Televangelist Morris Cerullo wants to build a Bible-themed resort in San Diego
Televangelist Morris Cerullo, widely known for his overseas healing crusades and the occasional legal skirmish, now is hoping to cement his spiritual legacy with the help of hologram-filled catacombs, a 20-foot-tall wailing wall and an interactive biblical museum.
More than four years after purchasing a foreclosed Mission Valley hotel, the Pentecostal preacher is banking on faithful followers and religious-minded tourists to flock to a planned Christian-themed resort that will transport them to biblical times — with underground passages reminiscent of Rome and a domed theater outfitted with full-motion seats and sensory effects simulating wind, snow and fog.
The $125-million project, which needs approval from the San Diego City Council, promises to transform the 18-acre site into a tourist destination that could draw as many as 400,000 visitors a year. And according to Cerullo, not all of them will be seeking the Gospel, project leaders said.
“This idea of themed entertainment is going to start reaching into … museums, the waterfront,” said Jim Penner, executive director of the Morris Cerullo Legacy Center. “It’s a business model. It’s just based around religious themes rather than secular themes.”
It’s a business model. It’s just based around religious themes rather than secular themes.
Jim Penner, executive director of the Morris Cerullo Legacy Center
Cerullo is no stranger to religious tourism. In the early 1990s, he sought to salvage a Christian theme park in South Carolina founded — and bankrupted — by disgraced evangelist Jim Bakker. Cerullo’s investment turned out to be short-lived, coming to an end after a dispute with his business partners.
Now 84, Cerullo was unavailable to comment on his latest venture. But associates said the San Diego project was conceived, in part, as a vehicle for his teachings long after he is gone.
Lynn Hodge, chief executive of Morris Cerullo World Evangelism, said what Cerullo “doesn’t want when he dies is for this ministry to die.”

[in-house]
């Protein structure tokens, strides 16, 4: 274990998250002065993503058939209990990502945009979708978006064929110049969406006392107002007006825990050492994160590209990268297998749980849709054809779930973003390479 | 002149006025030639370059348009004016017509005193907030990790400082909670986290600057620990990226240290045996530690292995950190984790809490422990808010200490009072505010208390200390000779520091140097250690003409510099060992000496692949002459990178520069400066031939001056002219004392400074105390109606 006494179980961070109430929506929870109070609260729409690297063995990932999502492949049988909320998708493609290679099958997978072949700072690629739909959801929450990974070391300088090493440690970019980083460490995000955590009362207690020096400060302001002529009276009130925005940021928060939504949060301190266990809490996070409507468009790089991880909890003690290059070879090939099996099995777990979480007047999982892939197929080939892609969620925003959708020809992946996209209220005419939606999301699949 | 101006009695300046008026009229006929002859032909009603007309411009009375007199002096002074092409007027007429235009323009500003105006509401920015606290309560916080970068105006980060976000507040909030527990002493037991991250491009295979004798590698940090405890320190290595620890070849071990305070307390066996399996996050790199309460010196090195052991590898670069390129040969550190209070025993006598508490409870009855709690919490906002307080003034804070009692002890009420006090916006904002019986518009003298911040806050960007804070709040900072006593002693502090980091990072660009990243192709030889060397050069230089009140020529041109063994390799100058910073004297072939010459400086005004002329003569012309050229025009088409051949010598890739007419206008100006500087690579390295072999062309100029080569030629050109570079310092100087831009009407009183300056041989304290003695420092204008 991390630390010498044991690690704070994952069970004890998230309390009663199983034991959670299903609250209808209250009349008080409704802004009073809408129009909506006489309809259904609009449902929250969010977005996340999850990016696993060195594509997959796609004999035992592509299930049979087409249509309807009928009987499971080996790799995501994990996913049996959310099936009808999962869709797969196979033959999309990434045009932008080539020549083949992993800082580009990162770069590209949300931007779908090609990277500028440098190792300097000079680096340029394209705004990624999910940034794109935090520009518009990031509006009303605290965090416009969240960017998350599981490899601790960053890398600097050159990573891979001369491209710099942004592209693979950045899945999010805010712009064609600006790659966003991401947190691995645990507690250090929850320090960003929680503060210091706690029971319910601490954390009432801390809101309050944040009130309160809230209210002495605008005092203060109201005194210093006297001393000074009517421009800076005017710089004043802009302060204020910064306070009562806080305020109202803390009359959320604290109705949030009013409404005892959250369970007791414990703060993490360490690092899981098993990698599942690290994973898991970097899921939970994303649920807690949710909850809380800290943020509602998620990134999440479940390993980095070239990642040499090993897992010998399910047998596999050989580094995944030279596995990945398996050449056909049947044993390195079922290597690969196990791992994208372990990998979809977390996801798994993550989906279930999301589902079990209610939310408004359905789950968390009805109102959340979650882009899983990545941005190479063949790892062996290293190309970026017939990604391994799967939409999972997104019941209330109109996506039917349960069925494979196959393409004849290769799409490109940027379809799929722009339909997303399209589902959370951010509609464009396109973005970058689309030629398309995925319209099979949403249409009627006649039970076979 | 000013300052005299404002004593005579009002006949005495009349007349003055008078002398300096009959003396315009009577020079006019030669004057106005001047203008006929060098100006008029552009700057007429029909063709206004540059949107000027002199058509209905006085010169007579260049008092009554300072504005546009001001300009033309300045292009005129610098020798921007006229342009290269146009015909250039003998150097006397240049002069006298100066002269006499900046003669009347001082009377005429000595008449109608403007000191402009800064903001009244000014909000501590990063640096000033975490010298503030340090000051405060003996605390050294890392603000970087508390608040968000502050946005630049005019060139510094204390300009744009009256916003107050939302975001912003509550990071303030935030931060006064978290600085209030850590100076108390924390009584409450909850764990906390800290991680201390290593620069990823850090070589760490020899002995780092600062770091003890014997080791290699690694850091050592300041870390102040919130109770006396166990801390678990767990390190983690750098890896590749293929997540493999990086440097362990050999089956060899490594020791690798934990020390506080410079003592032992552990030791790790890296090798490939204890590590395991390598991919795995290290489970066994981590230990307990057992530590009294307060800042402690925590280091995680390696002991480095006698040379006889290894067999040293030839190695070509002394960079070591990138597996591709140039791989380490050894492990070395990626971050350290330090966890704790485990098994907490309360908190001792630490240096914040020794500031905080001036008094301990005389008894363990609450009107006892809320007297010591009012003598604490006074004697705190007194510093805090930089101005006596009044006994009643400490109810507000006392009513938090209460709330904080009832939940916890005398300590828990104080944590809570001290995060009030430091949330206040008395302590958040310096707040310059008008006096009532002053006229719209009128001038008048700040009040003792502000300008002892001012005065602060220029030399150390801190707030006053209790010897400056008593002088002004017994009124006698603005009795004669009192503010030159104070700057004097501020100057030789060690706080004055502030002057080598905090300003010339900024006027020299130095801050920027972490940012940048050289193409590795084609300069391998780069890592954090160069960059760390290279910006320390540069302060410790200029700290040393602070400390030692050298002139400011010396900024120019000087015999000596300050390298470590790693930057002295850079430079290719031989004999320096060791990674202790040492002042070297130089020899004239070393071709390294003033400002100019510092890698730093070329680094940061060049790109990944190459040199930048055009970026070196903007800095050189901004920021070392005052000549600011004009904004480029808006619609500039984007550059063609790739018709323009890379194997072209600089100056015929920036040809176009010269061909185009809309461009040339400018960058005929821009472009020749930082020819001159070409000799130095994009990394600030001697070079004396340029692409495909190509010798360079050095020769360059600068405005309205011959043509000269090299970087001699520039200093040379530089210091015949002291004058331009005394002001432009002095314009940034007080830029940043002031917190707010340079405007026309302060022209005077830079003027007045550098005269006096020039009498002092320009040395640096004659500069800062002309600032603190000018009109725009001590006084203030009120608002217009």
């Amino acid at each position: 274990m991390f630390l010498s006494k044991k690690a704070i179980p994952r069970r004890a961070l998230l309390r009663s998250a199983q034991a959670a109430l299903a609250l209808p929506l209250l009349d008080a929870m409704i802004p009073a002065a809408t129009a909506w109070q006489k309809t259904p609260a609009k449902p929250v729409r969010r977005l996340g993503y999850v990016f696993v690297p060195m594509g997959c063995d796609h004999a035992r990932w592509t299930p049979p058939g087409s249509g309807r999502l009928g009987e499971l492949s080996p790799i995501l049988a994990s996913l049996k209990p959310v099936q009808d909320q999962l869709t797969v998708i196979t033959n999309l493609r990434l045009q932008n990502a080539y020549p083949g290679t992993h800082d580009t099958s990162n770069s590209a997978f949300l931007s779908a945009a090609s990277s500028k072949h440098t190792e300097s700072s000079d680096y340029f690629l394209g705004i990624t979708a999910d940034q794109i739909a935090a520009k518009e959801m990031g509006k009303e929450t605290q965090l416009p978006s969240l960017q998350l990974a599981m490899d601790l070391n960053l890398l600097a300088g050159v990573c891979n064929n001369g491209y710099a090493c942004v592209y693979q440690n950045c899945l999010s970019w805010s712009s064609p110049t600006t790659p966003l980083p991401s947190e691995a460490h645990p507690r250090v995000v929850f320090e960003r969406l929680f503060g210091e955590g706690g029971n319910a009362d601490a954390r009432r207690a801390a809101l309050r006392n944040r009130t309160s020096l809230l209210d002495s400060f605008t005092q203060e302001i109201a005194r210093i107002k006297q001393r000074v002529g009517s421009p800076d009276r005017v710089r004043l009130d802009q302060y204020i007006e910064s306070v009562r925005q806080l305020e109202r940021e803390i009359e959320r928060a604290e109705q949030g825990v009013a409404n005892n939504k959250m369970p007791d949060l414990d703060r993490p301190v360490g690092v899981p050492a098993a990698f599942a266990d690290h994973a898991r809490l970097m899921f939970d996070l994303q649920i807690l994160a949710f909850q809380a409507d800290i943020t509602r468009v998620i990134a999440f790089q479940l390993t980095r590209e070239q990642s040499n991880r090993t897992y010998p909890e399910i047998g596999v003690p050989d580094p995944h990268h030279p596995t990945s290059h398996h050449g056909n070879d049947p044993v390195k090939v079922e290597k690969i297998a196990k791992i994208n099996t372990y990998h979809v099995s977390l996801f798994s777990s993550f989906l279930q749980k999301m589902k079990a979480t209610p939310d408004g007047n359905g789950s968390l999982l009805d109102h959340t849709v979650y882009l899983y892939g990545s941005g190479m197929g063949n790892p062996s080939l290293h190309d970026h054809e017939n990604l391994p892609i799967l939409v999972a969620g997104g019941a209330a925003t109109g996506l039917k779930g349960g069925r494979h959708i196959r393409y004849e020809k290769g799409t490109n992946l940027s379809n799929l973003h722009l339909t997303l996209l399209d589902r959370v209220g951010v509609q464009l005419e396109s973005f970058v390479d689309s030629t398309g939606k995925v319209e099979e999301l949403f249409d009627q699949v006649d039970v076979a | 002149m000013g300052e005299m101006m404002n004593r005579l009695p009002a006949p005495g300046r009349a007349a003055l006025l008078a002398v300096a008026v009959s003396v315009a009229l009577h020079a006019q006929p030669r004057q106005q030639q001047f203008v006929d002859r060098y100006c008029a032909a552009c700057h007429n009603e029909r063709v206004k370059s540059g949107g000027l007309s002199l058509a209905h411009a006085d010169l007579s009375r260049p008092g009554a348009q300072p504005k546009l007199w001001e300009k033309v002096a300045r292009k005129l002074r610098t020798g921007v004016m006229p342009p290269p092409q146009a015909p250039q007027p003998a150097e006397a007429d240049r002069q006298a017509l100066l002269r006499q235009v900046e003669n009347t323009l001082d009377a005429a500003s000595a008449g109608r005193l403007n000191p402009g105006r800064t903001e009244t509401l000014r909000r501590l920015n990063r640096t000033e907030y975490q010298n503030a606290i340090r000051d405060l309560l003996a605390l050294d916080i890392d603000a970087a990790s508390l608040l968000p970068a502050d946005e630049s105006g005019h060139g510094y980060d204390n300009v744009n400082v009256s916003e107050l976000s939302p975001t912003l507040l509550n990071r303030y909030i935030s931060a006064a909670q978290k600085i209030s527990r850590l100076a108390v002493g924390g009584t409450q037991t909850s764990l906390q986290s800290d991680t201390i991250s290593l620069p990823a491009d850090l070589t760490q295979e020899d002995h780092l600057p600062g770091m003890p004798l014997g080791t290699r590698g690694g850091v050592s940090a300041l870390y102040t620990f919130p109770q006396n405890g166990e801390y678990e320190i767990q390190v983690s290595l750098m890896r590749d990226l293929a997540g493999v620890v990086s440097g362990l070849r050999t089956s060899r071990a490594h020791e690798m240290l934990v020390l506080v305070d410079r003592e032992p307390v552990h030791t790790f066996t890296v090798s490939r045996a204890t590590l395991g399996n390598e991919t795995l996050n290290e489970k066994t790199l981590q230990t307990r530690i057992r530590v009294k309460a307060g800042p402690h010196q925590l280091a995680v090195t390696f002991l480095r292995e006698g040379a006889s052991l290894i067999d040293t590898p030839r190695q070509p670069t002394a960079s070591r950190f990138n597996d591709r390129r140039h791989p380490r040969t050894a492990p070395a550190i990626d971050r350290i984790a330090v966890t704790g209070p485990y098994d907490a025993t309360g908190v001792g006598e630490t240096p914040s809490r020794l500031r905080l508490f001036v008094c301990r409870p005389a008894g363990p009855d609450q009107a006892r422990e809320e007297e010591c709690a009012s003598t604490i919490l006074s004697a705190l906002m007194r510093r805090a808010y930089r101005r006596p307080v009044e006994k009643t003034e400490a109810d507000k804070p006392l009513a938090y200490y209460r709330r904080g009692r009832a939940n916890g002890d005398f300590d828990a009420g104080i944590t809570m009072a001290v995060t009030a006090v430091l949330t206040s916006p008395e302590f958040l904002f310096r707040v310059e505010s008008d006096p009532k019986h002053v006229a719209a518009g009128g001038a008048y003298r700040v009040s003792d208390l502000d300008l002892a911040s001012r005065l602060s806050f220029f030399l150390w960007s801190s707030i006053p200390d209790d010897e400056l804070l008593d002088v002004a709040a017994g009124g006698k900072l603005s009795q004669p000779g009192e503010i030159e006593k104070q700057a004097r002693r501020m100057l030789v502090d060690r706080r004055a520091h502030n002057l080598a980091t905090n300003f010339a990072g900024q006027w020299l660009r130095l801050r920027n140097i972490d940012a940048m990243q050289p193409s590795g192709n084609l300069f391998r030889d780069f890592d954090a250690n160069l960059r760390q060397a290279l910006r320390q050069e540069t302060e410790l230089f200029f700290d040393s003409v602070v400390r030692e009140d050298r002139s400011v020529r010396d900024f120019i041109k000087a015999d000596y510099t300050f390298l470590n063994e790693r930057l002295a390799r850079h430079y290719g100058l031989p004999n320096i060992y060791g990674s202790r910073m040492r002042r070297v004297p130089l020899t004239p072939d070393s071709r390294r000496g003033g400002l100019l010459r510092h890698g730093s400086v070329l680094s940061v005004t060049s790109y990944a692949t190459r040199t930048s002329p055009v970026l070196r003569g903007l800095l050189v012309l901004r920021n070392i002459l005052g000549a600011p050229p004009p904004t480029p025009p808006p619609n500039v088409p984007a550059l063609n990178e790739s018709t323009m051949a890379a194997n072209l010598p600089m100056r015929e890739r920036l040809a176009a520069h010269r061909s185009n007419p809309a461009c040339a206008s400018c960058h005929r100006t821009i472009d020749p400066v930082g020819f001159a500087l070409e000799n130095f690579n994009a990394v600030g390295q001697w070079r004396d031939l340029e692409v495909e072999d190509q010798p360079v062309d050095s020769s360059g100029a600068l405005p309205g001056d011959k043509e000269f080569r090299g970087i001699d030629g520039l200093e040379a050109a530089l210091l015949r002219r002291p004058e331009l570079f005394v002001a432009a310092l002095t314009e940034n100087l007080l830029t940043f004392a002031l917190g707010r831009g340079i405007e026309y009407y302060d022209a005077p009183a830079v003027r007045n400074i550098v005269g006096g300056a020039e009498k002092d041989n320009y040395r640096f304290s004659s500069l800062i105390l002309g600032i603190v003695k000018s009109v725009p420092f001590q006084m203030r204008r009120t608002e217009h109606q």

Celebrating his more than six decades of evangelical missions and teachings, the proposed Legacy International Center will serve as Cerullo’s headquarters.
Plans for the resort call for 127 time-share units, a spa, a fitness center, and retail and fine dining options. San Diego real estate consultant Gary London, who was hired by Cerullo, said that part of the business could generate $86 million in annual revenue, enough to sustain the entire development.
“Part of our job is to design it for the broadest market possible,” said Visioneering President Mel McGowan, a Walt Disney Co. alumnus. “We’re not doing our job if this is supposed to be a weird, evangelical mecca.”
Though the number of religious-themed attractions is growing — there’s the Holy Land Experience in Orlando, Fla., the Creation Museum in Kentucky and Hobby Lobby President Steve Green’s $400-million plan for a Museum of the Bible in Washington, D.C. — they tend to draw a niche audience.
“History has shown with these kinds of projects that they don’t really break out beyond the evangelical Christian market,” said Robert Niles, editor of Theme Park Insider. “People’s fear of proselytizing overrides whatever technology they can throw at you. If you feel there may even be a mild sell, they won’t come.”
Over a lifetime of ministering, Cerullo has accumulated legions of followers and encountered controversy. He’s beaten charges of fraud and tax evasion and been dogged by critics who’ve challenged claims that his Miracle Crusades have helped the lame to walk and the blind to see.
If the City Council approves Cerullo’s plans, the theme park could break ground later this year, with a potential opening in late 2017 or early 2018.
Weisberg writes for the San Diego Union-Tribune.
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